This is a significant detail: Jesus says that the dividing of the two groups has happened before any mention is made of what distinguishes them. It’s not until after that the Lord speaks to who they are. Those who are called sheep didn’t become sheep through the things they’ve done: in fact, they’re surprised when King says that they have served him. You see, their Lord was reigning right among them, not distant and removed but present in their day-to-day life. They were serving the King by serving their neighbor. And they weren’t serving to gain the Lord’s favor, for they were unaware of what was really happening. Their identity – and now, their place of honor at the King’s right side – came as a blessing from the Father. The Last Day brings vindication as Jesus delivers his people into the fullness of his kingdom.
Here at the close of the church year, you are the people that the King has called as his sheep, and that’s a very good thing indeed. The life which have in the world right now is not the end-all-be-all for people who Jesus has called to be his own; we know there’s far more that waits ahead for us. But the life we have now, and what you and I do with that life, is still hugely important. It’s important because Jesus is here with us. He is even now your King and my King, actively working on our behalf. And we, his people, give him the honor and service that he is due as our King as we serve the people around us. Think about that: you are serving God as you show love, compassion, and care to friends, neighbors, and strangers in each and every day. Again, it’s not to earn God’s favor; it’s simply a matter of living out your identity as a citizen of Jesus’ kingdom. Jesus rules and serves his people through you, too: you are the hands and feet of the one who is sitting on the throne of heaven.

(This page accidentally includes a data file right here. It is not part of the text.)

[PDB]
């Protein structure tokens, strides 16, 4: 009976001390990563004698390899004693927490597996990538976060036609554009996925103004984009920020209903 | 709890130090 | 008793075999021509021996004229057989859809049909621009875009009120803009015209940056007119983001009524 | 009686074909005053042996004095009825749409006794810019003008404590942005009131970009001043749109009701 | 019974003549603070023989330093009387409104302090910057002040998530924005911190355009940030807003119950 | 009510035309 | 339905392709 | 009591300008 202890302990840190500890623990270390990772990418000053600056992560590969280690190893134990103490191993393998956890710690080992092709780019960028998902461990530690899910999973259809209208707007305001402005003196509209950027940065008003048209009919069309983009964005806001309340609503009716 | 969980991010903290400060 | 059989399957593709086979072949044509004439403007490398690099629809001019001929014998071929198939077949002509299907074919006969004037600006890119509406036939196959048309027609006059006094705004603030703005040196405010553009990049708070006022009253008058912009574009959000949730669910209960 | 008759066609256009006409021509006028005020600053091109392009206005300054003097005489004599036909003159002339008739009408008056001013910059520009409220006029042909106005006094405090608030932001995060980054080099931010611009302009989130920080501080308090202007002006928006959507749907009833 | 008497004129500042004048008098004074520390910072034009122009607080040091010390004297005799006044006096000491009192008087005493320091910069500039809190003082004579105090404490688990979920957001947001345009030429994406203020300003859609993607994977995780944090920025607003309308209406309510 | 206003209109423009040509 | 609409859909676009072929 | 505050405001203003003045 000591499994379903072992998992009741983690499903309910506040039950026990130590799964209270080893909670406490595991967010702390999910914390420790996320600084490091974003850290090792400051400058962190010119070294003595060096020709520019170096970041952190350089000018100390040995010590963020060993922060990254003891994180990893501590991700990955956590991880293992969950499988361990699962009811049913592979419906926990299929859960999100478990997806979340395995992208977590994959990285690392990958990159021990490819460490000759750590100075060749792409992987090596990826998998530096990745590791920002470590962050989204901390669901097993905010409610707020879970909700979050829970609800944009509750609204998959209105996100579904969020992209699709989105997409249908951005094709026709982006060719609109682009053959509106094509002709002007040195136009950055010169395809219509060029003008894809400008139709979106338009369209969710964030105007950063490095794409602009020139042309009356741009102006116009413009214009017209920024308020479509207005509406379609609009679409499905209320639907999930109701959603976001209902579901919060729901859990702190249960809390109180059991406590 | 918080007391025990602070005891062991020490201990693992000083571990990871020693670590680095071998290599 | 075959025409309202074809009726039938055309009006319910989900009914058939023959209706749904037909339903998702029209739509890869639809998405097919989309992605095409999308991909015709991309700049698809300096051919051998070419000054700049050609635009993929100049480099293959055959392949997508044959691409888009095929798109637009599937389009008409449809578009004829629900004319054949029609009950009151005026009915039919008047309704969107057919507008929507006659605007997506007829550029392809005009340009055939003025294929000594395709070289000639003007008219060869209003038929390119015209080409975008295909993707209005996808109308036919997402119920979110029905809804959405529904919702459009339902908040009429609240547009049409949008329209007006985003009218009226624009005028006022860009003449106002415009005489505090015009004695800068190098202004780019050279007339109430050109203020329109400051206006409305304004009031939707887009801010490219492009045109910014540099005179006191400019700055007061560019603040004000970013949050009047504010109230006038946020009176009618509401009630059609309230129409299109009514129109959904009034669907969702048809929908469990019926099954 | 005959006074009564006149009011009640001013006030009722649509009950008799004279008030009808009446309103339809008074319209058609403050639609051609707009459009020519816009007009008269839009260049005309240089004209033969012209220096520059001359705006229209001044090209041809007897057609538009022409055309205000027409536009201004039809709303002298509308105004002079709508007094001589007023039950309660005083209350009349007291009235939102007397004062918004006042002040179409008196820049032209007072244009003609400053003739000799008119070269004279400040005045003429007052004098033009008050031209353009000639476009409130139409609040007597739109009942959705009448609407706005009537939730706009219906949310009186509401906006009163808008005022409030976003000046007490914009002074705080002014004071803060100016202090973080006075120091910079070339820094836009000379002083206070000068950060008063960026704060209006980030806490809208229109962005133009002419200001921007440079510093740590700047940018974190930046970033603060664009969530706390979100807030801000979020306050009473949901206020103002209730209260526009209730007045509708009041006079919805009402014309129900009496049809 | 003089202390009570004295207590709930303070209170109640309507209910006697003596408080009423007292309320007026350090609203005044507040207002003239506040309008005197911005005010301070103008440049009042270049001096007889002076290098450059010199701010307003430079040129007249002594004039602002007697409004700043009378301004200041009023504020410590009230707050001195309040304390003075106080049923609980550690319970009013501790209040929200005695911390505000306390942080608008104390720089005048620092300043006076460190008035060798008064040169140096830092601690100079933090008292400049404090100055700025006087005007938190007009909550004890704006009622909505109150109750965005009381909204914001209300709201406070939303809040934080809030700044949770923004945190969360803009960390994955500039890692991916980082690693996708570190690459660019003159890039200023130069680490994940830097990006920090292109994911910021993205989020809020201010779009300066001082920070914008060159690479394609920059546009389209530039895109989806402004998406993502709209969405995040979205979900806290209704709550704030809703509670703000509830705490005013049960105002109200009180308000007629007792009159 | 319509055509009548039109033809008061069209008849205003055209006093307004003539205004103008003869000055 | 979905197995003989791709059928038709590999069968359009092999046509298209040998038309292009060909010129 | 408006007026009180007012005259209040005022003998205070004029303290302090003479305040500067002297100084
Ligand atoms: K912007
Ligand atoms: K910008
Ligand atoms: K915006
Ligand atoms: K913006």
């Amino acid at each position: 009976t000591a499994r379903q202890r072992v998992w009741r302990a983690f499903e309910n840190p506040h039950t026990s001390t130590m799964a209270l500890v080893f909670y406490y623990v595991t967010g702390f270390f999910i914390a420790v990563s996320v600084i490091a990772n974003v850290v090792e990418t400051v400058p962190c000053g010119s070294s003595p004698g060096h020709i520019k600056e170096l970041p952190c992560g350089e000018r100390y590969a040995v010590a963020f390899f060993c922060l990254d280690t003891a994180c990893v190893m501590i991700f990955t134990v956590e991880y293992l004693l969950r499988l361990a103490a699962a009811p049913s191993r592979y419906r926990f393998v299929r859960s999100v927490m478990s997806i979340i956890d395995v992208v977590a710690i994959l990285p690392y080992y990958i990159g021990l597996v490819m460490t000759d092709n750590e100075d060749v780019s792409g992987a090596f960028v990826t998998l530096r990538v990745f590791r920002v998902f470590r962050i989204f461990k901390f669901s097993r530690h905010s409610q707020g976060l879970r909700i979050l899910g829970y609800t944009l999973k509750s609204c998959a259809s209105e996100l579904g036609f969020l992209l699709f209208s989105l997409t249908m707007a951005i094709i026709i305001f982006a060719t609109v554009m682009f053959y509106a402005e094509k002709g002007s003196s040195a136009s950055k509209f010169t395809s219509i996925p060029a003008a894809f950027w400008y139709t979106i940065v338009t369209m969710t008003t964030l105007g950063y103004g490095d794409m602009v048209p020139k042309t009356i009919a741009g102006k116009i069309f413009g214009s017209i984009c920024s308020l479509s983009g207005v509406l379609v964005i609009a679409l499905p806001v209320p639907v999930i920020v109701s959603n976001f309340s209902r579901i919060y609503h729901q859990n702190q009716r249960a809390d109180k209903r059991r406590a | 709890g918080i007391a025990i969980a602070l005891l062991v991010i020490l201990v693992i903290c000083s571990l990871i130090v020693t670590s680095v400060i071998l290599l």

Today at the close of the church year as we celebrate Christ the King and look ahead to his return in glory, remember: Jesus is God. Jesus is our King, and he is at work. Jesus rules among his people (that is, you and me). In the months ahead as we gather as his people, we’ll hear again the good news of how God the Son was enthroned in his mother Mary’s womb and then the manger in Bethlehem, going years later to the throne of his cross to get everything done for us. He is on the throne of heaven now, for us. And his return can never be too soon.
Come, Lord Jesus, Christ our King!